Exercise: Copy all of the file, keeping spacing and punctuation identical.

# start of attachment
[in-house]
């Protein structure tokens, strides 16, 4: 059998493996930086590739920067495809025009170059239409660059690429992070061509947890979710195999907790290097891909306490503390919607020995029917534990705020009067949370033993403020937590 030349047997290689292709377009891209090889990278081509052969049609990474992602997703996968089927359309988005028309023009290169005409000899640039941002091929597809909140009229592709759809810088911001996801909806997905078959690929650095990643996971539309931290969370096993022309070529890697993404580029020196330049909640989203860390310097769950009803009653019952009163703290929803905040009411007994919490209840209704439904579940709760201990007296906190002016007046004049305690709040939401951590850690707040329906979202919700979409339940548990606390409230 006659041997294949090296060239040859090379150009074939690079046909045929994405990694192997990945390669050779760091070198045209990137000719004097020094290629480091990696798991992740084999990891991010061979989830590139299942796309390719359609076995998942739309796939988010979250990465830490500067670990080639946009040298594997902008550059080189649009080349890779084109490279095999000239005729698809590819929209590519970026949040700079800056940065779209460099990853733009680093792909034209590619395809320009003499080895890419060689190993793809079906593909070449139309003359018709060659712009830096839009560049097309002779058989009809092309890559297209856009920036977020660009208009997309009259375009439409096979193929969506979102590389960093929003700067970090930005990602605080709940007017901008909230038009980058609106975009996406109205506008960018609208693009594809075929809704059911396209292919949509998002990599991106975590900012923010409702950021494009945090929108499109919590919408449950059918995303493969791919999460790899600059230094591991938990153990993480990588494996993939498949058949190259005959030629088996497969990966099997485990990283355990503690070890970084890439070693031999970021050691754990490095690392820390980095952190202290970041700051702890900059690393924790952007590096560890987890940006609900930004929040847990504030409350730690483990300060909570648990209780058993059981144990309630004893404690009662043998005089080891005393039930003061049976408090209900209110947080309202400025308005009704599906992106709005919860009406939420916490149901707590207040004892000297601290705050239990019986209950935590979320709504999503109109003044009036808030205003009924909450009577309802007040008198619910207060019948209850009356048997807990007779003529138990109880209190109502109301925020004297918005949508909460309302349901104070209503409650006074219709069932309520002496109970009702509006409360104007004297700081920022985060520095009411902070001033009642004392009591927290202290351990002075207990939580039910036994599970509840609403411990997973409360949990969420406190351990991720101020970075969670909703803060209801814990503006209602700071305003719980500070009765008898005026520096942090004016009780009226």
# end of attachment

[in-house]
């Protein structure tokens, strides 16, 4: 059998493996930086590739920067495809025009170059239409660059690429992070061509947890979710195999907790290097891909306490503390919607020995029917534990705020009067949370033993403020937590 030349047997290689292709377009891209090889990278081509052969049609990474992602997703996968089927359309988005028309023009290169005409000899640039941002091929597809909140009229592709759809810088911001996801909806997905078959690929650095990643996971539309931290969370096993022309070529890697993404580029020196330049909640989203860390310097769950009803009653019952009163703290929803905040009411007994919490209840209704439904579940709760201990007296906190002016007046004049305690709040939401951590850690707040329906979202919700979409339940548990606390409230 006659041997294949090296060239040859090379150009074939690079046909045929994405990694192997990945390669050779760091070198045209990137000719004097020094290629480091990696798991992740084999990891991010061979989830590139299942796309390719359609076995998942739309796939988010979250990465830490500067670990080639946009040298594997902008550059080189649009080349890779084109490279095999000239005729698809590819929209590519970026949040700079800056940065779209460099990853733009680093792909034209590619395809320009003499080895890419060689190993793809079906593909070449139309003359018709060659712009830096839009560049097309002779058989009809092309890559297209856009920036977020660009208009997309009259375009439409096979193929969506979102590389960093929003700067970090930005990602605080709940007017901008909230038009980058609106975009996406109205506008960018609208693009594809075929809704059911396209292919949509998002990599991106975590900012923010409702950021494009945090929108499109919590919408449950059918995303493969791919999460790899600059230094591991938990153990993480990588494996993939498949058949190259005959030629088996497969990966099997485990990283355990503690070890970084890439070693031999970021050691754990490095690392820390980095952190202290970041700051702890900059690393924790952007590096560890987890940006609900930004929040847990504030409350730690483990300060909570648990209780058993059981144990309630004893404690009662043998005089080891005393039930003061049976408090209900209110947080309202400025308005009704599906992106709005919860009406939420916490149901707590207040004892000297601290705050239990019986209950935590979320709504999503109109003044009036808030205003009924909450009577309802007040008198619910207060019948209850009356048997807990007779003529138990109880209190109502109301925020004297918005949508909460309302349901104070209503409650006074219709069932309520002496109970009702509006409360104007004297700081920022985060520095009411902070001033009642004392009591927290202290351990002075207990939580039910036994599970509840609403411990997973409360949990969420406190351990991720101020970075969670909703803060209801814990503006209602700071305003719980500070009765008898005026520096942090004016009780009226």